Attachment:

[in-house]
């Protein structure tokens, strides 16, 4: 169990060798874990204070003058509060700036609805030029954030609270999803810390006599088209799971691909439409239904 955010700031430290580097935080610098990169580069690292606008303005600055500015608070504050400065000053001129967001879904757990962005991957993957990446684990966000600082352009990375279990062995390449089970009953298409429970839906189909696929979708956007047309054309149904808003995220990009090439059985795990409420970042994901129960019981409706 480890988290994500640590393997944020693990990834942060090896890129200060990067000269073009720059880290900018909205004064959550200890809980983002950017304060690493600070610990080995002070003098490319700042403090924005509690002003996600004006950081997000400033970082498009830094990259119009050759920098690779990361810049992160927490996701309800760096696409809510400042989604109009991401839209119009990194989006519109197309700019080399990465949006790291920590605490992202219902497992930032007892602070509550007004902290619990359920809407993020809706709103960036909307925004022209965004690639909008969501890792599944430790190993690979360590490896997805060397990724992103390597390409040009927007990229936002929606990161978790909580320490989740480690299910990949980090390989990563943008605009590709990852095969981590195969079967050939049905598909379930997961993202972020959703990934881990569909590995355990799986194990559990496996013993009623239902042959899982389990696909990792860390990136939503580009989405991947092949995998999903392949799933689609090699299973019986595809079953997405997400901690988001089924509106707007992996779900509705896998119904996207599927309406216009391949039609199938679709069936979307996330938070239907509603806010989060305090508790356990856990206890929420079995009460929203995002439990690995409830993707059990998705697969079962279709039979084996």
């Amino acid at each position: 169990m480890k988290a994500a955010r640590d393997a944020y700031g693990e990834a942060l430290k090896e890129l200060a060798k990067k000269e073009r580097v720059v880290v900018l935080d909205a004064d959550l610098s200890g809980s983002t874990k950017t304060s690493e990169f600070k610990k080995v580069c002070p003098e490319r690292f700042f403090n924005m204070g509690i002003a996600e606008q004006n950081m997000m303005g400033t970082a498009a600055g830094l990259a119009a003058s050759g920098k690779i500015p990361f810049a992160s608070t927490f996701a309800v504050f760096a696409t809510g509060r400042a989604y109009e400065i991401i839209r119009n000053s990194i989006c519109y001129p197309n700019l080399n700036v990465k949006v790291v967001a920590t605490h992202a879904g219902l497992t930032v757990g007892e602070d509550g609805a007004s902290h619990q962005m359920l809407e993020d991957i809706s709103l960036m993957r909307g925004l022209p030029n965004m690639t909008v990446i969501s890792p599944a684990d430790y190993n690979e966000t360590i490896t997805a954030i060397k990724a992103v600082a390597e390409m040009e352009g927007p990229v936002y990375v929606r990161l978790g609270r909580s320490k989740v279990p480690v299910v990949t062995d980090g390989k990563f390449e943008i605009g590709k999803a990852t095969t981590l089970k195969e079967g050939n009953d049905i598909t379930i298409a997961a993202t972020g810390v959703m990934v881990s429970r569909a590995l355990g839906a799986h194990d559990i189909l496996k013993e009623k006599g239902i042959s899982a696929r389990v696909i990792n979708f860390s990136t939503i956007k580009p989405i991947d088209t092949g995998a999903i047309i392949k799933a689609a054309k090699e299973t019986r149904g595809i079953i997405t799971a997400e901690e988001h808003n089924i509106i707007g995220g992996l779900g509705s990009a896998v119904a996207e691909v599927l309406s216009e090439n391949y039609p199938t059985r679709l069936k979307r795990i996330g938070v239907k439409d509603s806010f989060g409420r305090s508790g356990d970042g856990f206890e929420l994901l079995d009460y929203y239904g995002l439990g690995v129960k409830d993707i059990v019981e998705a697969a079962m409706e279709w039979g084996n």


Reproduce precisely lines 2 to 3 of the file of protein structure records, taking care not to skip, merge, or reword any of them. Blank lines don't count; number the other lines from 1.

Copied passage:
């Protein structure tokens, strides 16, 4: 169990060798874990204070003058509060700036609805030029954030609270999803810390006599088209799971691909439409239904 955010700031430290580097935080610098990169580069690292606008303005600055500015608070504050400065000053001129967001879904757990962005991957993957990446684990966000600082352009990375279990062995390449089970009953298409429970839906189909696929979708956007047309054309149904808003995220990009090439059985795990409420970042994901129960019981409706 480890988290994500640590393997944020693990990834942060090896890129200060990067000269073009720059880290900018909205004064959550200890809980983002950017304060690493600070610990080995002070003098490319700042403090924005509690002003996600004006950081997000400033970082498009830094990259119009050759920098690779990361810049992160927490996701309800760096696409809510400042989604109009991401839209119009990194989006519109197309700019080399990465949006790291920590605490992202219902497992930032007892602070509550007004902290619990359920809407993020809706709103960036909307925004022209965004690639909008969501890792599944430790190993690979360590490896997805060397990724992103390597390409040009927007990229936002929606990161978790909580320490989740480690299910990949980090390989990563943008605009590709990852095969981590195969079967050939049905598909379930997961993202972020959703990934881990569909590995355990799986194990559990496996013993009623239902042959899982389990696909990792860390990136939503580009989405991947092949995998999903392949799933689609090699299973019986595809079953997405997400901690988001089924509106707007992996779900509705896998119904996207599927309406216009391949039609199938679709069936979307996330938070239907509603806010989060305090508790356990856990206890929420079995009460929203995002439990690995409830993707059990998705697969079962279709039979084996």
């Amino acid at each position: 169990m480890k988290a994500a955010r640590d393997a944020y700031g693990e990834a942060l430290k090896e890129l200060a060798k990067k000269e073009r580097v720059v880290v900018l935080d909205a004064d959550l610098s200890g809980s983002t874990k950017t304060s690493e990169f600070k610990k080995v580069c002070p003098e490319r690292f700042f403090n924005m204070g509690i002003a996600e606008q004006n950081m997000m303005g400033t970082a498009a600055g830094l990259a119009a003058s050759g920098k690779i500015p990361f810049a992160s608070t927490f996701a309800v504050f760096a696409t809510g509060r400042a989604y109009e400065i991401i839209r119009n000053s990194i989006c519109y001129p197309n700019l080399n700036v990465k949006v790291v967001a920590t605490h992202a879904g219902l497992t930032v757990g007892e602070d509550g609805a007004s902290h619990q962005m359920l809407e993020d991957i809706s709103l960036m993957r909307g925004l022209p030029n965004m690639t909008v990446i969501s890792p599944a684990d430790y190993n690979e966000t360590i490896t997805a954030i060397k990724a992103v600082a390597e390409m040009e352009g927007p990229v936002y990375v929606r990161l978790g609270r909580s320490k989740v279990p480690v299910v990949t062995d980090g390989k990563f390449e943008i605009g590709k999803a990852t095969t981590l089970k195969e079967g050939n009953d049905i598909t379930i298409a997961a993202t972020g810390v959703m990934v881990s429970r569909a590995l355990g839906a799986h194990d559990i189909l496996k013993e009623k006599g239902i042959s899982a696929r389990v696909i990792n979708f860390s990136t939503i956007k580009p989405i991947d088209t092949g995998a999903i047309i392949k799933a689609a054309k090699e299973t019986r149904g595809i079953i997405t799971a997400e901690e988001h808003n089924i509106i707007g995220g992996l779900g509705s990009a896998v119904a996207e691909v599927l309406s216009e090439n391949y039609p199938t059985r679709l069936k979307r795990i996330g938070v239907k439409d509603s806010f989060g409420r305090s508790g356990d970042g856990f206890e929420l994901l079995d009460y929203y239904g995002l439990g690995v129960k409830d993707i059990v019981e998705a697969a079962m409706e279709w039979g084996n």